Joe Hockey has denied an allegation he met with a now former Helloworld executive because the travel company’s CEO said the Aussie ambassador to the US “owes” him.
Ex-Helloworld executive Russell Carstensen claims Andrew Burnes arranged for Hockey, and other embassy staff to meet with him two years ago in the US.
According to Carstensen, the Helloworld boss organised the meeting because Burnes said “Hockey owes me”.
However, Hockey said in a statement that Carstensen’s allegation was “absolute nonsense”, and that it was “deeply regrettable” that the meeting was “misrepresented”.
“On 24 April 2017, I received an email from Mr Russell Carstensen from QBT. He indicated he would be in Washington DC and would be available to visit the embassy to discuss travel business,” he said.
“QBT and/or its associates in the Helloworld Group had been providing various travel services to the federal government since 2012.
“Prior to the scheduling of the meeting, I had made the Minister Counsellor (management) and Consul General in the embassy aware of both my friendship with Mr Burnes at Helloworld and my shareholding.
“Mr Burnes and his wife Cinzia are close personal friends of my family and have been for nearly 20 years. Our friendship is not a secret given that we undertook treks for both the Kokoda Trail and Mt Kilimanjaro with TV cameras present.”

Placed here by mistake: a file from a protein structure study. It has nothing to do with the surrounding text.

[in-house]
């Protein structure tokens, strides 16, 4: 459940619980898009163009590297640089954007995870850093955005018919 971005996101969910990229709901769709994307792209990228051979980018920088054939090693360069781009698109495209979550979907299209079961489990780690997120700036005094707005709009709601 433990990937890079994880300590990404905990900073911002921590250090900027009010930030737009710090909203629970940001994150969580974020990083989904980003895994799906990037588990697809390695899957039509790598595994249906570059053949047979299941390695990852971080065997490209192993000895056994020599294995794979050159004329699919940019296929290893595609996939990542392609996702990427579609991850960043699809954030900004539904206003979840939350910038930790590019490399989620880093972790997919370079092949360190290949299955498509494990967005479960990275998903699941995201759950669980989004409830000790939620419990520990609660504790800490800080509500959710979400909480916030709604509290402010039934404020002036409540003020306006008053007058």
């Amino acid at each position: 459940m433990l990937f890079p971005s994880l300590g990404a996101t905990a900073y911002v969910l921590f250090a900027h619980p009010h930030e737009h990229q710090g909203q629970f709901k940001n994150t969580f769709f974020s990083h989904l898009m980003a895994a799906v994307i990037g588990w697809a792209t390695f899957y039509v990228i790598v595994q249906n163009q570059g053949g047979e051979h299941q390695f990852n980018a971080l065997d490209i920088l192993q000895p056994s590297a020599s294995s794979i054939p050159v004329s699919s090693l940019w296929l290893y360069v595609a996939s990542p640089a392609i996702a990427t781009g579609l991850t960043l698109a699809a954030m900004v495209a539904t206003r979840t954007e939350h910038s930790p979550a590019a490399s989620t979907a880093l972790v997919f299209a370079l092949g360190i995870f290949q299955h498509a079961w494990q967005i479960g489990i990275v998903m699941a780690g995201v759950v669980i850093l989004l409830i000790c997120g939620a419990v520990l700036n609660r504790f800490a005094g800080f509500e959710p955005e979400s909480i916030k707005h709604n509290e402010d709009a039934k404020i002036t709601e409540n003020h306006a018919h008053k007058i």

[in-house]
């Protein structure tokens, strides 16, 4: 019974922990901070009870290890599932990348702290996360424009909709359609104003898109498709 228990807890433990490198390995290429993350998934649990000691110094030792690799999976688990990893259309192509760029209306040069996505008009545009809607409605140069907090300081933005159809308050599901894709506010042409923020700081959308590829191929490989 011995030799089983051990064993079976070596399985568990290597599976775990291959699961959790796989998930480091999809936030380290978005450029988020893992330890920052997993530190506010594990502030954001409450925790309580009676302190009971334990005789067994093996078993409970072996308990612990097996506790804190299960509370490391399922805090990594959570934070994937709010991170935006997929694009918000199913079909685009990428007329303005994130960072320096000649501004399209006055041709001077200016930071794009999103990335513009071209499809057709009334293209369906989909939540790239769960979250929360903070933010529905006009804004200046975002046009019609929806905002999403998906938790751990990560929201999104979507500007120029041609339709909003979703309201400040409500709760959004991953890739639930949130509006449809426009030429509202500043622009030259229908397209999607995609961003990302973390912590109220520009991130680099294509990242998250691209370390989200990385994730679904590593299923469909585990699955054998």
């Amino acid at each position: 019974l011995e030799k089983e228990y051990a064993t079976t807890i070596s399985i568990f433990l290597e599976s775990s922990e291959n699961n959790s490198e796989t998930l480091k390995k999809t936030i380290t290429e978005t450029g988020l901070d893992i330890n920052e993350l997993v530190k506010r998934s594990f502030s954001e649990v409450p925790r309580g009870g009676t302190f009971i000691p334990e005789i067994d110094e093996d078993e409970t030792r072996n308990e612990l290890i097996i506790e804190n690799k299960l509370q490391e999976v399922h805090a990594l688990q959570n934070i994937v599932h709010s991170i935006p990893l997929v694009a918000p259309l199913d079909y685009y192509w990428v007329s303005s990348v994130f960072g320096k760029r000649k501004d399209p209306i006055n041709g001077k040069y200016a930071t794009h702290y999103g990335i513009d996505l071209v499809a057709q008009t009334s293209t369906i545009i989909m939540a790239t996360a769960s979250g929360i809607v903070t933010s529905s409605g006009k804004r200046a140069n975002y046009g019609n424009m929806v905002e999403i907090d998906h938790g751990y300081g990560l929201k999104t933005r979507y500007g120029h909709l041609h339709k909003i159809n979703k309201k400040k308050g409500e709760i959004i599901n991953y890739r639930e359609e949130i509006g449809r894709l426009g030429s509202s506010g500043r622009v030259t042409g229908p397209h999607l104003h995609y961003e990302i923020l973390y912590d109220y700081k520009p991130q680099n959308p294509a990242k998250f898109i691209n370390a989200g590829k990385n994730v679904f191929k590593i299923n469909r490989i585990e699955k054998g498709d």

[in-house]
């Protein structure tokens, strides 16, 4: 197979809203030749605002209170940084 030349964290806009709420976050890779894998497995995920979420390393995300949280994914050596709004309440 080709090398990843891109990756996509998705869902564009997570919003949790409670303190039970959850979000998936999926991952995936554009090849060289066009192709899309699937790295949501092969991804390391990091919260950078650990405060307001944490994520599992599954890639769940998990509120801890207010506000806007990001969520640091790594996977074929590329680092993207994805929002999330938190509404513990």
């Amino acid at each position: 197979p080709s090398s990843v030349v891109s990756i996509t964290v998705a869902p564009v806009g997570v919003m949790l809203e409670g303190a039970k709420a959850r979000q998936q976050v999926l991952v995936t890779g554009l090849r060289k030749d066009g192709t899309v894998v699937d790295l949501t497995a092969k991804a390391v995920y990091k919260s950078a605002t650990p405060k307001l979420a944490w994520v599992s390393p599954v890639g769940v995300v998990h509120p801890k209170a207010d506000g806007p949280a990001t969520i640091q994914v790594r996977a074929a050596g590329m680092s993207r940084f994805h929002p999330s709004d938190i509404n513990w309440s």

Hockey said he decided to join the meeting since Helloworld/QBT was, and still is, the existing approved supplier of travel to the Department of Foreign Affairs and Trade (DFAT).
“It is normal practice for ambassadors to meet with official suppliers of services to their department,” he said.
“The meeting was a general discussion about current arrangements for the delivery of travel services in the United States and Australia. There were no commercial opportunities with the embassy offered or available.
“After the meeting, I noted to the Minister Counsellor (management) and Consul General in the embassy that I wanted no further engagement with Helloworld/QBT on this matter.
“It is deeply regrettable that the circumstances around the meeting between the embassy and QBT have been misrepresented.”
According to Hockey, Carstensen wrote back to him one week after the meeting. However, Australia’s ambassador to the US claims he did not respond to the email, instead forwarding it to his executive assistant, “and heard nothing more”.
“Since that time, I have excused myself from all discussions and decisions relating to the procurement of travel services,” Hockey said.
“The US travel arrangements have since gone to tender, nearly 15 months after the meeting in April 2017 with Mr Carstensen. The chief financial officer of DFAT in Canberra is the decision-maker for this ongoing tender.
“The allegation that I somehow ‘owe’ Mr Burnes is absolute nonsense. It is also and, most importantly, irrelevant to the conduct of the tender process run by DFAT, which I am not a party to.”
Hockey’s statement comes shortly after Burnes denied Carstensen’s “ridiculous” allegation.